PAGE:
Lee Byung-hun, Ryoo Seung-ryong, Han Hyo-joo, Jang Gwang, Shim Eun-kyung. Directed by Choo Chang-min. Korean with English subtitles.
The Korean historical drama Masquerade has plot elements similar to that of Mark Twain’s The Prince and the Pauper and will therefore remind people of many adaptations of the Twain story, but it reminds me most of “Boss for a Day,” that episode of The Flintstones where the Great Gazoo uses his magic to make Fred the head of a company for one day. You know the one: Without knowing what any of it means, Fred shouts, “Whose baby is that?” “What’s your angle?” and “I’ll buy that!” to whoever seeks his opinion or assistance.
I make this comparison because most synopses of the film call it a historical drama, a genre not generally thought of as whimsical or humorous, and while Masquerade carries the gravitas of a nation’s history and is framed with all the costumes and set-pieces of a period drama, its intention is to uplift and inspire, and its first act is at least as humorous as The Flintstones on a good day.
Lee Byung-hun stars in the dual roles of King Gwanghae, a paranoid ruler who is considering executing his queen’s brother for the crime of treason, and Ha-sun, a local comic actor who performs sketches mimicking the king. Gwanghae is poisoned and rendered incapable of governing while he recovers, so Ha-sun is called in as a substitute to present the illusion of strength and competence.
Ha-sun’s secret is known only to a couple of very close advisors who first seem amused by the simple man’s unfamiliarity with kingly ways. But as Ha-sun grows more comfortable with the royal potty, the royal food-taster, and the ever-present chief of security, these close advisors find themselves warming to a kind man who takes time to know the names of his servants, and who expresses sympathy for the queen, with whom the king does not spend much time lately.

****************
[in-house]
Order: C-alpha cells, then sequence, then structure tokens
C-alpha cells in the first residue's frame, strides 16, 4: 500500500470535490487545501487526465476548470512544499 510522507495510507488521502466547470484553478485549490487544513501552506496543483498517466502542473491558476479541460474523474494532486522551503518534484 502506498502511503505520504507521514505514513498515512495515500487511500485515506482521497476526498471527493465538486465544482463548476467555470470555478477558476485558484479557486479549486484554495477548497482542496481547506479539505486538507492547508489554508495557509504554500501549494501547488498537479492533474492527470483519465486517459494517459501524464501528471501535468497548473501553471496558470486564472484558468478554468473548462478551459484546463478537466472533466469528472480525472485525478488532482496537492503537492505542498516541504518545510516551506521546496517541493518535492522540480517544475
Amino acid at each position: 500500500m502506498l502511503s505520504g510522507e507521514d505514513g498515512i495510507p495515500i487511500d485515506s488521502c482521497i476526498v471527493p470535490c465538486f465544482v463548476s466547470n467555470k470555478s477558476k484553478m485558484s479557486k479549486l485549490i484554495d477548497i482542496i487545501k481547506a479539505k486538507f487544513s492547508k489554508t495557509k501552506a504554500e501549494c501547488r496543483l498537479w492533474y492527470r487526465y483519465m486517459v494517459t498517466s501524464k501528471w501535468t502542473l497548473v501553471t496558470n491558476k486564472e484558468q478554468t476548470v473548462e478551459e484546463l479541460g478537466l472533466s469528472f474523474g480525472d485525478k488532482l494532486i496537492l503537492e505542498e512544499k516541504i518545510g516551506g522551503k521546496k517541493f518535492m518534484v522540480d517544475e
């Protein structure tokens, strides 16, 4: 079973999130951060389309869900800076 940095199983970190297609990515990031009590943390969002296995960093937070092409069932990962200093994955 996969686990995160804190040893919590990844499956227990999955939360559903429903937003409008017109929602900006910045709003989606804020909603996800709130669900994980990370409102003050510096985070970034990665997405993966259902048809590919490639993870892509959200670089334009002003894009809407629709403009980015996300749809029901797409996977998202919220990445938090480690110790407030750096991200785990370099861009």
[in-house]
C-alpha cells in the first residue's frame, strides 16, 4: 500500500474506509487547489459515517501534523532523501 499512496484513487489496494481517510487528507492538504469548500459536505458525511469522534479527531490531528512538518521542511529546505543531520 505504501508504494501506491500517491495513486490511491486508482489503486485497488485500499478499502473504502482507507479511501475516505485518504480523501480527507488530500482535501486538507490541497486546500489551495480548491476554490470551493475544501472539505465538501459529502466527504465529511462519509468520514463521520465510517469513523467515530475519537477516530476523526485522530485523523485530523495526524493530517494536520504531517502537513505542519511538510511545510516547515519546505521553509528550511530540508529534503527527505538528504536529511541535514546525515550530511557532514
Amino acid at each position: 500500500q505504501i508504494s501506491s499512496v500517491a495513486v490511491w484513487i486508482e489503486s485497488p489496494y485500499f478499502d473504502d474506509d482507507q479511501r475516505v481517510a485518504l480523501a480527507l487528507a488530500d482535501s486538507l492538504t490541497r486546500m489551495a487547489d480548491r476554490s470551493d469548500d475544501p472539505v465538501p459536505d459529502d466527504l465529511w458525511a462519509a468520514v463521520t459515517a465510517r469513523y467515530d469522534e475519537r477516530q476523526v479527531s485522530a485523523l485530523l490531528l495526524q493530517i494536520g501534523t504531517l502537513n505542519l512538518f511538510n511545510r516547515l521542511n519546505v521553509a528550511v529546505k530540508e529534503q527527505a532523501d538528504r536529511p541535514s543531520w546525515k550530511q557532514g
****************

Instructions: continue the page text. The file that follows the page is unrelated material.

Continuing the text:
Lee is excellent in both roles, but as Ha-sun he is especially so, letting Ha-sun grow slowly into his strange job while maintaining a profound, simple air that values his countrymen over politics, and goodness over might. He’s helped by mood-influencing camera work and slightly heavy-handed music, but where I normally dislike manipulative film-making, I have to admit both elements are well done, as if the director’s purpose is to show Steven Spielberg how Lincoln might have been even better than it was.
Supporting actors are also quite good, ‘though I have to admit I had a hard time keeping most of the noblemen straight; they were dressed alike and most had the same facial hair. A young actress named Shim Eun-kyung as the royal taster and Han Hyo-joo as the queen are solid, with Jang Gwang as the chief eunuch also offering a heart-wringing performance. All three give Lee characters he can move around with as he plays this absurd but somehow devastating role for a country that doesn’t know who he is and for these three specific people whose surprise at being shown grace is as touching as the grace itself.
I was completely taken in, and I suspect most viewers will be too, with or without some kind of knowledge of Korean royal history. Director Choo Chong-min understands that history is not only a list of wars and elections, but also a story of people, and if there’s truth in the way these people are portrayed, the accuracy of the facts is almost irrelevant.
Masquerade is scheduled for release on DVD on June 11. The DVD includes Korean-language tracks with English subtitles and English-dubbed tracks, but come on: watching the dubbed version only gives you part of the actors’ performances, so stick to the subtitles! Special features include 13 minutes of deleted scenes, an interesting 14-minute feature on the lighting and filming technique, and an 11-minute feature on the production design, all of which I recommend.
8/10, the best Korean film I’ve seen so far in my short experience with Korean cinema.